In review, we have pointed out how the family law system unintentionally traps people into making poor decisions and have detailed four of those traps: Trap #1 – distracting people from their life goals into thinking that legal outcomes are goals; Trap #2 – treating divorce as a zero sum game; Trap #3: the system assumes disputes and seduces parents into thinking the same; Trap #4: treating children as property.
Trap #5 originates from a core concept in the legal system that two sides of an issue are presented as well as possible to a neutral party, the judge, and the result is a fair decision. In criminal law, the state selfishly tries to prove that the alleged criminal is at fault and should be punished while the alleged criminal tries to prove innocence. In contract law, each side selfishly tries to prove their position is the correct one. In injury cases, one side selfishly tries to prove liability and the other side selfishly tries to deny it. In family law, the divorcing parties selfishly try to prove that his or her position on a legal issue is the right one. In short, separating/divorcing parties are trapped into thinking that selfishness is the best strategy. Given that about 90-95% of all family law cases settle without a trial, the trap compounds the problem by introducing selfishness as the best strategy for settlement negotiations. Experience tells us that the worse divorce cases are those with pathologically selfish parties, so why have a system that promotes selfishness as a negotiating strategy?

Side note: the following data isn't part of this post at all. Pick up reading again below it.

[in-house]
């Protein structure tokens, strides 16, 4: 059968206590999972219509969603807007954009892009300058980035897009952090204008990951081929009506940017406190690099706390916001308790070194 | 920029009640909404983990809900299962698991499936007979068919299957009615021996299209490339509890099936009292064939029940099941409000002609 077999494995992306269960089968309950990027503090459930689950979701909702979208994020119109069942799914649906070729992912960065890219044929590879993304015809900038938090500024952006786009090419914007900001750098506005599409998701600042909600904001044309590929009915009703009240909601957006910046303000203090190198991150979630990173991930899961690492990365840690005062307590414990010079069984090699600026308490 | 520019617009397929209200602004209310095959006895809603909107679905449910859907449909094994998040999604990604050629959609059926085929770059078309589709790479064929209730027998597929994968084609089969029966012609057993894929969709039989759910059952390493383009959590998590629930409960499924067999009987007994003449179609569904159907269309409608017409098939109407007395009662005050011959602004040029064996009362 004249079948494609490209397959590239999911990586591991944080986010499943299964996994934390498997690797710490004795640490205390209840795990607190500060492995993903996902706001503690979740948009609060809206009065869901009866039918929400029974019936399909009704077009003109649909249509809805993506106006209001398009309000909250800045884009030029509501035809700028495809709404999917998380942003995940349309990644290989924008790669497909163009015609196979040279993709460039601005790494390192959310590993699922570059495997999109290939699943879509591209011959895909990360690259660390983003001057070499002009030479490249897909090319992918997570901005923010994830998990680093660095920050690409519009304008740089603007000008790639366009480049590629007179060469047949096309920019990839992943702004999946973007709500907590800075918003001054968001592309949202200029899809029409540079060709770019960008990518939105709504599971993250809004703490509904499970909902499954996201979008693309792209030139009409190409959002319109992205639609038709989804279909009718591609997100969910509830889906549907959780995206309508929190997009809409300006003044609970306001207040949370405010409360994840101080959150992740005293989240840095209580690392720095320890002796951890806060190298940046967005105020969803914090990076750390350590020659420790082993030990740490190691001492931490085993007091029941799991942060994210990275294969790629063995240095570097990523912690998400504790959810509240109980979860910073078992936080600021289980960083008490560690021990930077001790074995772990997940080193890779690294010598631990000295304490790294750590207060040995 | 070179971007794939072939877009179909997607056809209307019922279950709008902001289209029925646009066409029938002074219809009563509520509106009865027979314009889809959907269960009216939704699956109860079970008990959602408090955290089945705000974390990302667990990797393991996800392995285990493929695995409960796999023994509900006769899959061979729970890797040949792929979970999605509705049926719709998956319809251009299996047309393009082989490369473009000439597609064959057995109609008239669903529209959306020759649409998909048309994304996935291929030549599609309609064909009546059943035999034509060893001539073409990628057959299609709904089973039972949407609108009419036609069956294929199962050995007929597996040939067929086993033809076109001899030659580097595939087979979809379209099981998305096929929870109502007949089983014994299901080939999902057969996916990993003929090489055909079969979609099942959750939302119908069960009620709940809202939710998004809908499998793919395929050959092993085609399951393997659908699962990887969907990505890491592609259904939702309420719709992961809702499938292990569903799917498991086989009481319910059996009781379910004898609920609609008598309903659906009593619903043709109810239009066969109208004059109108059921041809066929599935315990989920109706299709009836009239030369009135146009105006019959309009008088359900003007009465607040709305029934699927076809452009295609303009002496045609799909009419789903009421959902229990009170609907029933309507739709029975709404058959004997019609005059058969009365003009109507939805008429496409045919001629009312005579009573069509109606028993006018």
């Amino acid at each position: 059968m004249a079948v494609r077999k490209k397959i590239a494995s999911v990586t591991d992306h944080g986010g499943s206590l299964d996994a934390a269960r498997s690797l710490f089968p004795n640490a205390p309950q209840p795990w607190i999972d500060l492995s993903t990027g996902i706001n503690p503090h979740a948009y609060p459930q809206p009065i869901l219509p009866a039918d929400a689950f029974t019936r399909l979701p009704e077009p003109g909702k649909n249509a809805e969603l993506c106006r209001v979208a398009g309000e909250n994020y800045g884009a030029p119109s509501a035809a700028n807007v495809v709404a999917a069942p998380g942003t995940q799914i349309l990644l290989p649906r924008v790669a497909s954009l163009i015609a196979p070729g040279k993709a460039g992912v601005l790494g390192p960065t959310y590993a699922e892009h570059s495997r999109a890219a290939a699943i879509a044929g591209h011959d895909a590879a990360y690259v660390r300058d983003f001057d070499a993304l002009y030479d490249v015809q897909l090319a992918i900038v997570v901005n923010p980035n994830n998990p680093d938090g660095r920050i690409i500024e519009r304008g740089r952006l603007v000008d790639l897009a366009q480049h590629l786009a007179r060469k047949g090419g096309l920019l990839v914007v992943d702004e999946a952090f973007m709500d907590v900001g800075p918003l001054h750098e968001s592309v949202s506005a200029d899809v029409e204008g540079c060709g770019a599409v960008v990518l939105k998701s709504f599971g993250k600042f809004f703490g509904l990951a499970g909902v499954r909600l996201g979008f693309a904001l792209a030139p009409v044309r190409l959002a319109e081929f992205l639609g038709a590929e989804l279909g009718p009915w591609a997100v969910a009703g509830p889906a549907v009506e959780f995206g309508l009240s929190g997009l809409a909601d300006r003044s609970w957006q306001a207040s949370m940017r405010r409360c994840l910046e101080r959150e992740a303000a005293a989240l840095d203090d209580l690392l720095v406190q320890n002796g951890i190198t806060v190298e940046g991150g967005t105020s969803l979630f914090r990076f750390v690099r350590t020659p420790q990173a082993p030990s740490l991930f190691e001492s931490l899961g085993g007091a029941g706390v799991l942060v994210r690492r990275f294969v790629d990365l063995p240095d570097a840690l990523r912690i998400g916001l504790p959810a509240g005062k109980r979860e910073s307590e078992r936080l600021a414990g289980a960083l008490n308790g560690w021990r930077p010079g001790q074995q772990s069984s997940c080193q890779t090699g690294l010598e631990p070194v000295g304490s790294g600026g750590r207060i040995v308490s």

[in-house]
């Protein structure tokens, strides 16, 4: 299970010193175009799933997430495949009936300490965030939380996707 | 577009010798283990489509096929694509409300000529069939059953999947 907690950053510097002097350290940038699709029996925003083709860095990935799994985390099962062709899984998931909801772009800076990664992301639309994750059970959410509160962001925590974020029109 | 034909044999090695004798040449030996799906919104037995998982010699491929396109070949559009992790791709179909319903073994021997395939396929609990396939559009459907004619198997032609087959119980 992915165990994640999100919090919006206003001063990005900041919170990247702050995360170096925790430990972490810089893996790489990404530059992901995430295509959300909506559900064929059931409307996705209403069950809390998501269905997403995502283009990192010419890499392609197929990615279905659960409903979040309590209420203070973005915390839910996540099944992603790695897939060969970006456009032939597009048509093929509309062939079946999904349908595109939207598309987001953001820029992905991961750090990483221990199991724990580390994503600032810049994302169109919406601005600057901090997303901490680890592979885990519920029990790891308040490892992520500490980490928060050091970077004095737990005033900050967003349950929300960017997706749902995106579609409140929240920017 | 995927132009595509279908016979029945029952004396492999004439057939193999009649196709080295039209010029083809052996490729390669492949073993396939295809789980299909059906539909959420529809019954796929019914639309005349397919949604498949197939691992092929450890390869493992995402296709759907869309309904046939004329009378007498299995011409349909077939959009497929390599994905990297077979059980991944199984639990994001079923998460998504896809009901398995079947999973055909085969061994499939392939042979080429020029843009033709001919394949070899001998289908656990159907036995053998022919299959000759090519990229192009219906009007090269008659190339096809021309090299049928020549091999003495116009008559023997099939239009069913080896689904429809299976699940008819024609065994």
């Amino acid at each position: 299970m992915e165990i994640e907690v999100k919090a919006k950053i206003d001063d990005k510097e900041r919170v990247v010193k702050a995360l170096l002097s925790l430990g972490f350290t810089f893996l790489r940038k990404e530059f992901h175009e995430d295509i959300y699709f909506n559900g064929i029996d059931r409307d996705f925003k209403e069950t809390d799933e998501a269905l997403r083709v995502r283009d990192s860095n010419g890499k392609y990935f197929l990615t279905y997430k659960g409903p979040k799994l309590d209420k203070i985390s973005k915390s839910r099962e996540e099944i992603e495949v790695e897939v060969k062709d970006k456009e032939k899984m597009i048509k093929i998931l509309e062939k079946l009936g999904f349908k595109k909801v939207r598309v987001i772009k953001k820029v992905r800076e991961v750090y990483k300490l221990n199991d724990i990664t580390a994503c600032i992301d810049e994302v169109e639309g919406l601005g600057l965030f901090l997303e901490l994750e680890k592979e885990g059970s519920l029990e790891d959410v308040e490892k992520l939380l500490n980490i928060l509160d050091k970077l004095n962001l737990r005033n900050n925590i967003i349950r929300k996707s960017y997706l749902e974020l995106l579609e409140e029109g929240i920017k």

Game Theory informs us that selfish strategies in negotiations minimize the value of the outcome for both parties. John Nash introduced the Nash Equilibrium in Game Theory, combining a cooperative aspect to negotiations, that is, an effort to maximize the value of the outcome for both parties, before engaging in the more competitive stage involving compromise. Business incorporated this Game Theory principle in coopetition strategies. In our book, Game Theory and the Transformation of Family Law (Waldron & Koritzinsky, Unhooked Books, 2015), we show how these stages in negotiations can substantially improve the value of outcomes for the divorcing spouses and, when there are children, for the family. Game Theory informs us that in fact the best strategies involve balancing self-interest with a sincere interest in the other party also having a positive outcome.
We have to go back to Trap #3 to understand this obstacle in family law – the assumption that divorcing spouses have a dispute. In selfish negotiations, this assumption becomes true: the parties each take a selfish position on some legal outcome; and, because selfish positions inevitably differ, they now have a legal dispute. However, if we view a divorce as a planning opportunity for dealing with a major life transition, not a dispute, parties can balance selfishness with altruism, grow the pie for both of them and satisfy both desires – to have the best outcome for themselves and for the other party.
Game Theory is both a branch of mathematics and a science. It is a science because rigorous experiments have been performed to test hypotheses. The hypothesis that a balance of selfishness and maximizing the outcome for the other party produces the best outcomes for people, rather than purely selfish strategies has been tested. The results indicate that in selfish negotiations, parties end up with some percentage of 100%. In balanced negotiations, the parties get some percentage of up to 146%. By focusing on achieving what is important to both of them, they can grow the pie and each have more value in the outcome.
The short lesson is that both science and research find that an optimal outcome for one party to a disagreement is much more likely if the other party also has an optimal outcome, but this is, of course, only possible when the two parties are cooperatively focused on long-term financial and family outcomes, not short-term legal outcomes.